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osunpk

osunpk

Since 2008 I have served as the Precision Nutrient Management Extension Specialist for Oklahoma State University. I work in Wheat, Corn, Sorghum, Cotton, Soybean, Canola, Sweet Sorghum, Sesame, Pasture/Hay. My work focuses on providing information and tools to producers that will lead to improved nutrient management practices and increased profitability of Oklahoma production agriculture

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DAP in short supply? Revisiting, DAP vs MAP, Source may matter!

From mid August through October, fertilizer applicators and grain drills are running across the southern great plains wheat ground. Di-ammonium Phosphate (DAP 18-46-0) is maybe the most popular form of phosphorous (P) utilized in wheat production today. DAP delivers a high content of nitrogen (N) while efficiently binding the toxic aluminum (Al) ions low pH soils. However due to the flooding that occurred throughout the spring the Ports have been closed and DAP could be in short supply. I have heard that many companies and Co-ops have already sourced Mono-ammonium phosphate (MAP 11-52-0) to supplement the lack of DAP for our early planted wheat crop. With this happening, I wanted to share some points about the two sources. In a broadcast incorporated scenario I do not have much preference for one over the other. It is when producers are applying the fertilizer in-furrow or applying to alleviate Al toxicity that source can matter. As described in the post below, in a soil with a neutral pH DAP and MAP perform equally well. So in this scenario I give MAP a slight edge over DAP if the price is the same. I say this as you can run less material per acre with MAP and refill a little less often. Many worry about the drop in N delivered with MAP versus DAP but in my work I see that is the P in the starter that gives us a good response and not the N, which can be delivered with pre-plant or top-dress. However, DAP wins out in soils with a pH below 5.5. The original blog below shows the results when DAP and MAP are banded in acidic soils using the same rate of P per acre.  The reason we see this happen is that when MAP dissolves it forms a slightly acidic solution (approx 4.0) while DAP will dissolve to form a slightly basic solution (approx 7.5). In our work BOTH DAP and MAP increased yield above the check in acidic soils, which goes to show MAP is an affect tool for short term remediation of aluminium toxicity (Band P for Al toxicity Blog). However it might require more MAP per acre to reach the equivalent results. Because of what we saw when comparing the two sources at equivalent rates of P, I would recommend increasing the rate of P2O5 from 30 lbs per acre to 35 or 40. This would be going from 65 lbs of DAP to 67-77 lbs of MAP per acre.

So the take home would be as this wheat season takes off and you find that DAP is hard to locate and you A) Have overall neutral (5.5+) pH levels do not hesitate using MAP. Run the normal amount of material getting a few extra lbs of P or apply less material to get the same amount of phosphate. B) Have a acidic situation and are banding to alleviate aluminum toxicity use the same amount of material or a little bit more.  Keep in mind in acidic soils with a low soil test P level you have to apply enough phosphate to take care of the Al and enough to take care of the P deficiency. Note the results of the NPKS wheat response strip (NPKS BLOG)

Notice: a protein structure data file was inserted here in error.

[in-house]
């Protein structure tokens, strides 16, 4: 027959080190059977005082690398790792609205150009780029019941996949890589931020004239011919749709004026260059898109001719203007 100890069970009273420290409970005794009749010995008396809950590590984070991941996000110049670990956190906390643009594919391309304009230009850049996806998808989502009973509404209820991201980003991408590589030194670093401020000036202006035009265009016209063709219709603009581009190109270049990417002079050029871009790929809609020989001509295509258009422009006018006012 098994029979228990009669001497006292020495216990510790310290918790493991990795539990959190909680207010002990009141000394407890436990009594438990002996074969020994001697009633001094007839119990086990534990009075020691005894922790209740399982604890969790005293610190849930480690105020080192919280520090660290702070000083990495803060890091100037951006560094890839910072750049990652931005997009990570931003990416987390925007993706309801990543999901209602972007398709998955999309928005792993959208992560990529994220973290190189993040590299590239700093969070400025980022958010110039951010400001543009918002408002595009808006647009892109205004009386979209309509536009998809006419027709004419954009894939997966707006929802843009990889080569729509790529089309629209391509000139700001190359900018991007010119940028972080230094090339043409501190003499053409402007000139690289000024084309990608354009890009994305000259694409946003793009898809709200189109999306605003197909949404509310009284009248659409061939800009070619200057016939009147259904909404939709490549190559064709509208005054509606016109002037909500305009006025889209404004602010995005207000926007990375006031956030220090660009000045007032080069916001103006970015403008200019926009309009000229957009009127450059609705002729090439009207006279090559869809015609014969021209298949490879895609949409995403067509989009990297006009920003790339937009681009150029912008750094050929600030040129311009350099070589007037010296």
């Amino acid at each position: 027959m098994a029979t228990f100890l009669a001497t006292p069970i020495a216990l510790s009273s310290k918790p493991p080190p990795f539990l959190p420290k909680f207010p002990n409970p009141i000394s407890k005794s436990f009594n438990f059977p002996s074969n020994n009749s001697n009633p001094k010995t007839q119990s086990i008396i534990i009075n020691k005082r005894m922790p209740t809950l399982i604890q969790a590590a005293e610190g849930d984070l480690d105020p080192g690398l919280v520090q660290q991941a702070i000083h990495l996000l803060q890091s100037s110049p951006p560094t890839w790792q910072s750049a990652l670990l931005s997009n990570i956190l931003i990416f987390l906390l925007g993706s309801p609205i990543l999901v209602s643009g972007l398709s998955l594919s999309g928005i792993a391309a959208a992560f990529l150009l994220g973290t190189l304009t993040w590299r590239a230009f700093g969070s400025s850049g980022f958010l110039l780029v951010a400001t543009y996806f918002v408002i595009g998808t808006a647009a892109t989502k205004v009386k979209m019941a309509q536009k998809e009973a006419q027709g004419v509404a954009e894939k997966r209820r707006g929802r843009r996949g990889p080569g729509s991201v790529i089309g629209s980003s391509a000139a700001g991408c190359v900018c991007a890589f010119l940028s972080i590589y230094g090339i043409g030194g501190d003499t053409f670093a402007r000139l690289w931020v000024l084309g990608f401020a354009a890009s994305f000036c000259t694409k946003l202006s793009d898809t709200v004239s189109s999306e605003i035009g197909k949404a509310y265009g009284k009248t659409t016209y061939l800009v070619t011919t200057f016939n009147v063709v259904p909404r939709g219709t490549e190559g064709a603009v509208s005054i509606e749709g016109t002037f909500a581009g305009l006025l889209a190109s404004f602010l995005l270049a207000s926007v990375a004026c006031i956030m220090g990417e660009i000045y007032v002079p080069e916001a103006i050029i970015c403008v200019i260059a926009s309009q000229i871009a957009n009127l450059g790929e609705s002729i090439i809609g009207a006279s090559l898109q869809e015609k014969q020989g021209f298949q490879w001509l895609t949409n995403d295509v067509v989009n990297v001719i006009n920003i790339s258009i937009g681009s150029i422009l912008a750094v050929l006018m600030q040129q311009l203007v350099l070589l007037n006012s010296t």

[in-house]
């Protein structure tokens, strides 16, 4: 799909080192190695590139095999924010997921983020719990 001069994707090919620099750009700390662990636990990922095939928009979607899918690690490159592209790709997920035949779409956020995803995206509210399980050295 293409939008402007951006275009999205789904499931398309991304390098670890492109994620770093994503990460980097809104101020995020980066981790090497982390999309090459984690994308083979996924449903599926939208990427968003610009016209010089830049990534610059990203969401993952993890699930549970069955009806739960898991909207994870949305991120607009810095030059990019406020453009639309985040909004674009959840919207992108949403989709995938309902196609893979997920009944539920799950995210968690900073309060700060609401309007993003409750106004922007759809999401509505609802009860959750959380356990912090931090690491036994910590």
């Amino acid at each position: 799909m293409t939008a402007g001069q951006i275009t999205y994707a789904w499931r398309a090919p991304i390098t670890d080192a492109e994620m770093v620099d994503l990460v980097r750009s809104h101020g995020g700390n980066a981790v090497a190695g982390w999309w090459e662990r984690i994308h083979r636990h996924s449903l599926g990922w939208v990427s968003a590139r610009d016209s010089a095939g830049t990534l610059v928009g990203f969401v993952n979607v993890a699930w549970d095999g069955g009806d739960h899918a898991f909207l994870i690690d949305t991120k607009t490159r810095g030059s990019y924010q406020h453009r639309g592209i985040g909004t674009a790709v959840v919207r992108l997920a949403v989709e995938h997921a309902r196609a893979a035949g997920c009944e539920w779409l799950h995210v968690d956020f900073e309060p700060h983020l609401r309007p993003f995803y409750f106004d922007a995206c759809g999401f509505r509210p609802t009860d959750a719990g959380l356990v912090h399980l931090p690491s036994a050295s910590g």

Original Post Published July 18, 2016
DAP vs MAP, Source may matter!

Historically the two primary sources of phosphorus have had different homes in Oklahoma. In general terms MAP (11-52-0) sales was focused in Panhandle and  south west, while DAP (18-46-0) dominated the central plains.  Now I see the availability of MAP is increasing in central Oklahoma. For many this is great, with MAP more P can be applied with less material. which can over all reduce the cost per acre. There is a significant amount of good research that documents that source of phosphorus seldom matters. However this said, there is a fairly large subset of the area that needs to watch what they buy and where they apply it.

If you are operating under optimum soil conditions the research shows time and time again source does not matter especially for a starter.  In a recent study just completed by OSU multiple sources (dry, liquid, ortho, poly ect ect) of P were evaluated.  Regardless of source there was no significant difference in yield.  With the exception of the low pH site. The reason DAP was so predominate in central Ok, soil acidity.  See an older blog on Banding P in acidic soils.

Picture1

Figure 1. The cover of an extension brochure distributed in Oklahoma during the 1980s.

When DAP is applied, the soil solution pH surrounding the granule will be alkaline with a pH of 7.8-8.2. This is a two fold win on soil acidity aka aluminum (Al) toxicity.  The increase in pH around the prill reduces Al content and extends the life of P, and as the pH comes back down the P ties up Al and allows the plant to keep going. However, the initial pH around the MAP granule ranges from an acid pH of 3.5-4.2.  There is short term  pH change in the opposite direction of DAP, however the the Al right around the prill becomes more available and in theory ties up P even faster.

Below is a table showing the yield, relative to untreated check, of in-furrow DAP and MAP treatments in winter wheat.  The N401 location had a ph 6.1  while Perk (green) has a pH of 4.8.  At Perkins in the low pH, both forms of P significantly increased yield, almost 20 bushel on the average.  DAP however was 5 bushel per acre better than MAP. At the N40 site the yield difference between the two sources was 1 bushel.